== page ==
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Inside the Kingdom Paperback – 5 Aug 2010

4.7 out of 5 stars 53 customer reviews

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  • Inside the Kingdom
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  • Saudi Arabia in Transition: Insights on Social, Political, Economic and Religious Change
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  • Saudi Arabia and Iran: Power and Rivalry in the Middle East
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Product details

  • Paperback: 432 pages
  • Publisher: Arrow (5 Aug. 2010)
  • Language: English
  • ISBN-10: 0099539055
  • ISBN-13: 978-0099539056
  • Product Dimensions: 12.9 x 2.8 x 19.9 cm
  • Average Customer Review: 4.7 out of 5 stars  See all reviews (53 customer reviews)
  • Amazon Bestsellers Rank: 16,140 in Books (See Top 100 in Books)
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Review

"Beautifully written and thought-provoking ... Robert Lacey has written a highly accomplished book which should go into the bags of anyone who has to travel to the kingdom" (Literary Review)

"Compelling ... [I] know of no book that captures so convincingly the intimate connection between the kingdom and the rise of al-Qaeda and its jihadist ideology...What distinguishes Mr Lacey's account is his use of Saudi voices - many of them, even in this most reticent of cultures, on the record - to anatomise a deeply rooted culture of intolerance" (Economist)

"Incisive ... The real triumph of this book ... is the way it peels away the layers of mystery that shroud a civil society of which we have almost no knowledge" (Sunday Times)

Book Description

The complex story of what's been happening within Saudi Arabia - while the West wasn't looking

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Customer Reviews

4.7 out of 5 stars
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Format: Paperback Verified Purchase
Even though I am visiting the Middle East fairly frequently at the moment, I never expected to read a book like this wanting to turn the pages to find out what happens next.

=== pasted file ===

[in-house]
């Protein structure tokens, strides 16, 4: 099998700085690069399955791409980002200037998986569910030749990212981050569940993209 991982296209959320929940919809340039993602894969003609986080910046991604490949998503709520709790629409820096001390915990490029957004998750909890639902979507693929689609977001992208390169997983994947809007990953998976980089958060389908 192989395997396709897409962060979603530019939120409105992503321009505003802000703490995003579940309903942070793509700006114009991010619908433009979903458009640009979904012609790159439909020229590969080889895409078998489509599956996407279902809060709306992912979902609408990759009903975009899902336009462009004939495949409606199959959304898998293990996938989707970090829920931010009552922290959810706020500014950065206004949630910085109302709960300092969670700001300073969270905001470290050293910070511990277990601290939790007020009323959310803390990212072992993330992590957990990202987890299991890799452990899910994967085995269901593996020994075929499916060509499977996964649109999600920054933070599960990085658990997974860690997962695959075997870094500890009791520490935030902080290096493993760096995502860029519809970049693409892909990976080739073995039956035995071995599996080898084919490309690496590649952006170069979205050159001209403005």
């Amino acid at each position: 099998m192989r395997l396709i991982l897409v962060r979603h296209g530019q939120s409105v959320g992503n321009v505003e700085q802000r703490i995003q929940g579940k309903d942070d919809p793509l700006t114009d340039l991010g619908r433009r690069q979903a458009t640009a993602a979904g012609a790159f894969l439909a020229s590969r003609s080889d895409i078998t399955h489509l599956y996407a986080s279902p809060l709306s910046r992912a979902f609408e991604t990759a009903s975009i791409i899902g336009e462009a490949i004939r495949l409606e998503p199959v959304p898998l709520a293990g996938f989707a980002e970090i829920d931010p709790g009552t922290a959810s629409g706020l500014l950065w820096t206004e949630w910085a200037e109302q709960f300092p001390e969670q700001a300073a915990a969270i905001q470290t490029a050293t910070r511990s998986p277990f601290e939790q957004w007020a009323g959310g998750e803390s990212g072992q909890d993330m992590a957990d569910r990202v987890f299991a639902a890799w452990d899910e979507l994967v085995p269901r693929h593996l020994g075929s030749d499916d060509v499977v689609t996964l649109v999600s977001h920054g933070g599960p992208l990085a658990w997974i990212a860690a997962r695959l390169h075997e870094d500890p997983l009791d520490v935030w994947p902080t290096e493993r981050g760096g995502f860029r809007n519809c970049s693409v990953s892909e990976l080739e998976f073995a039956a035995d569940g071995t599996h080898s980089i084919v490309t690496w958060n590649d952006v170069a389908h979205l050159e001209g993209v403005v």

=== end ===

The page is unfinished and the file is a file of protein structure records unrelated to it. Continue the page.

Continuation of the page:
How does a Royal Kingdom of such overt wealth and power encompass Mecca , the home of the Muslem faith, and sustain such fierce religious adherence.
The skills and wisdom with which the successive kings worked with and listened carefully to the powerful religious leaders is dissected - Robert Lacey certainly seems to have developed exceptional access to the leading players. The kings are elected in an unexpectedly democratic manner from the various strands of nobility and come with different strengths. As the Saudi proverb goes:
If you did not go hungry in the reign of King Abdul Aziz, you would never go hungry (This is the king who conquered surrounding kingdoms to create the vast Saudi Arabia as recently as 1932)
If you did not have fun in the reign of Kin Saud, you would never have fun
If you did not go to prison in the reign of King Faisal, you would never go to prison
If you did not make money in the reign of King Khaled, you would never make money
If you did not go bankrupt in the reign of King Fahd.....
That is about as far as it goes although, for my money, King Abdullah, the present king comes out the shrewdest.

Starting in 1977, Islam fundamentalism, organised by Juhayman, rose against the Saudi royal family: "The Al-Saud had exploited religion as a means to guarantee their worldly interests, putting an end to Jihad , paying allegiance to the Christians (America) and bringing evil and corruption upon the muslims". The ambitions of the Muslim Brotherhood were to re-establish the order of Allah.
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Format: Paperback Verified Purchase